VALENTINES AND EAGLES are a strange combination, but in February, thoughts of both are in many minds.
Bald eagles are thinking about nesting. It won’t be long before they begin to move away from winter feeding grounds and head for their nesting territories.
Many of the birds that dined on spawned-out fish during the winter move northward to nest in Alaska and parts of Canada.
This movement of eagles influences the movement of bird-watchers. Audubon chapters have for decades scheduled eagle-viewing field trips during January and February. It’s like your “last chance.”
This scheduling was more important in the 1970s and ’80s when the eagle population was at a low point. The Skagit area from the Flats up the river to Marblemount was the most popular destination.
Field trips focused on seeing the large numbers of eagles congregated to feed on the river’s salmon. They still congregate in that region, but there are eagles to be seen throughout Western Washington.
The Nisqually National Wildlife Refuge between Tacoma and Olympia supports bald eagles. The rivers flowing from the Olympics into Hood Canal or the Pacific Ocean make the Peninsula a popular eagle-viewing destination.
Many of us enjoy eagle activity near our homes. This hasn’t always been the case.
The increase in eagle numbers throughout Western Washington is a conservation success story. It began over five decades ago when the U.S. Fish and Wildlife Service placed eagles on the Endangered Species list.
During the ’60s, the use of DDT as well as habitat loss and hunting had almost eradicated bald eagles over most of the country.
DDT is a chemical pesticide. When it builds up in a creature’s system, it affects the ability to reproduce.
In the case of eagles, it causes their eggshells to break before they hatch. Their diet of fish was responsible for the buildup.
The outdoor use of the pesticide was banned in 1972 and eagle numbers began to rise. The figures on eagle populations today, both in Washington and across the country, are amazing.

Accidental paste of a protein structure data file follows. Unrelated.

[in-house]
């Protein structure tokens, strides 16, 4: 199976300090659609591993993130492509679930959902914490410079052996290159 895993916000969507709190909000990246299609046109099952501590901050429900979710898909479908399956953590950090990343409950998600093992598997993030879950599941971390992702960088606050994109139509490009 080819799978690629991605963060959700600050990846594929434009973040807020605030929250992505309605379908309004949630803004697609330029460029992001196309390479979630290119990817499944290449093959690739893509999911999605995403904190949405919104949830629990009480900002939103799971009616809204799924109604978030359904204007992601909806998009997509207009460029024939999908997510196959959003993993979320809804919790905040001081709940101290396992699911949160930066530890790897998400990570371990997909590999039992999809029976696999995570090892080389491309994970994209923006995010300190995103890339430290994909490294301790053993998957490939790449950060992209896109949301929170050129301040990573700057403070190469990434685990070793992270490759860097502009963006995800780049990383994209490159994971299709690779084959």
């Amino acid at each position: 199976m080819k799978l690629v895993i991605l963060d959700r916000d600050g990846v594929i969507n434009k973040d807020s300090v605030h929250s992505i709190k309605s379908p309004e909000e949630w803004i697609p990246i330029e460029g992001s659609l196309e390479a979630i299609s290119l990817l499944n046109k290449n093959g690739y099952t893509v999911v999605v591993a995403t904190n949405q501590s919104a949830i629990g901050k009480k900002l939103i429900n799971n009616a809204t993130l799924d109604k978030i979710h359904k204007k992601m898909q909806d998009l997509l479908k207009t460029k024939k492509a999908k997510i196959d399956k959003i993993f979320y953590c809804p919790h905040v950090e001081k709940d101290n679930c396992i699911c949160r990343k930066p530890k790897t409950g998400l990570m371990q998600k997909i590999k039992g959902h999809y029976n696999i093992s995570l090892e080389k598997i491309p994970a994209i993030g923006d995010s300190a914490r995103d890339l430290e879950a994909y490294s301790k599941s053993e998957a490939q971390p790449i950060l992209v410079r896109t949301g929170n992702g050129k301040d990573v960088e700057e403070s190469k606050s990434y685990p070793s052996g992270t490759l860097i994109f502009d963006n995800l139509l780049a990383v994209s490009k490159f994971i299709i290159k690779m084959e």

During the ’60s, there were less than 500 nesting bald eagle pairs throughout the contiguous 48 states.
Today, there are over 5,000. It is estimated that every state now has at least a hundred pairs.
Previously, many had no breeding eagles. After the eagle was listed as endangered, a reintroduction program began throughout the country.
One figure lists the entire bald eagle population in all of North America is now about 70,000. Another source estimates that more than half of the world’s bald eagle population is in Alaska and British Columbia.
The states with the largest eagle populations, after Alaska, are Florida, Minnesota, Wisconsin, Washington and Oregon.
While researching the eagles’ current status, some interesting facts surfaced. One was a major surprise for me.
Florida had the highest number of breeding pairs in all of the Lower 48 states. With nesting birds in 59 of 67 counties, the figure of 1,166 pairs is impressive.
A second surprise was learning that Minnesota now has the distinction of having the most breeding pairs. That number is estimated to be about 1,312 pairs.
The U.S. Fish and Wildlife Service removed the bald eagle from the federal Endangered Species list in 2007. Up until that time, eagle counts were taken on a regular basis. That is no longer the case.
Biologists suggest this bird is near carrying capacity in Western Washington. All of this is good news, but there will still be management decisions when it comes to habitat and discerning how large an eagle population can thrive in this region.
For now, Valentine’s Day is coming, and the eagles are wooing their mates.
Joan Carson’s column appears every Sunday. Contact her at P.O. Box 532, Poulsbo, WA 98370, with a self-addressed, stamped envelope for a reply. Email: [email protected].